One tip I heard somewhere for people who want to start blogging but haven’t, is to write but not make the blog site public yet. Write articles and practice composing out of the public eye. Maybe share an article or two with a peer. After you write a few, you won’t be able to resist going public. It’s a sickness 🙂

  9. Matt Stigliano

    March 9, 2009 at 9:24 am

    Ken – I think the toughest part of becoming a blogger is the rejection thoughts that race through your head before you hit submit. Everyone has that nagging doubt (well at least everyone I know) about themselves buried deep inside and it loves to come out and play when we need to be public with things like writing. I have encouraged everyone I know that is new to blogging to just tell themselves to shut up and hit submit anyway. Sure, you’ll have some flops, you’ll look back and think “why in the world would I write that?,” but over time, it start to come together nicely.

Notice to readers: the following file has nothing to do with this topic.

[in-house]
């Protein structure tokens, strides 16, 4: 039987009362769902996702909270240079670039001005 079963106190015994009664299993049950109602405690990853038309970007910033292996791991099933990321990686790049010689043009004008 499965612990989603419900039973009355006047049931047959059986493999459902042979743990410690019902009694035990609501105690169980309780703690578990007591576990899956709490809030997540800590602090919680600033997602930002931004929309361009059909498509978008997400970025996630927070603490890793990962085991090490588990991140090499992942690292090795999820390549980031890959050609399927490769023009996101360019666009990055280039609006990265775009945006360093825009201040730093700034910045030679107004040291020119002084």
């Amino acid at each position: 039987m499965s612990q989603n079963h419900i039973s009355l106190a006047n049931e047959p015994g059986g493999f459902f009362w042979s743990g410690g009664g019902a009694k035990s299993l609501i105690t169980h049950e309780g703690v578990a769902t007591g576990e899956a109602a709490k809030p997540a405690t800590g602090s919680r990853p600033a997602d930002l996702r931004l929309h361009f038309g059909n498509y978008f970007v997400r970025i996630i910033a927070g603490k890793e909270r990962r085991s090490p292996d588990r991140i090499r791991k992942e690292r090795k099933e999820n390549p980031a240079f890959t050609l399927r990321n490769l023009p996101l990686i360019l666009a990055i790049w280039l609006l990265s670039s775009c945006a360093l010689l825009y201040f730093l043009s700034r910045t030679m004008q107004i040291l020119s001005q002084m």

Great quote.

    Bill – Hopefully I will see you very soon, but I still felt the need to reply. Its good to hear that even you struggle with it (as well as everyone else that commented). Its easy to think that those that blog and have been doing so for a long time are these superhero type legends and never fail or struggle. I think its a good thing for new agents and new bloggers (and old timers) to hear it once in awhile.

    Missy – You and I spoke about this once somewhere (ActiveRain maybe) and much like I said to Bill above, its good to hear it. It gives new bloggers that bit of encouragement (which I must say the RE blogging community is great at) that we all need to push through the first handful of blogs.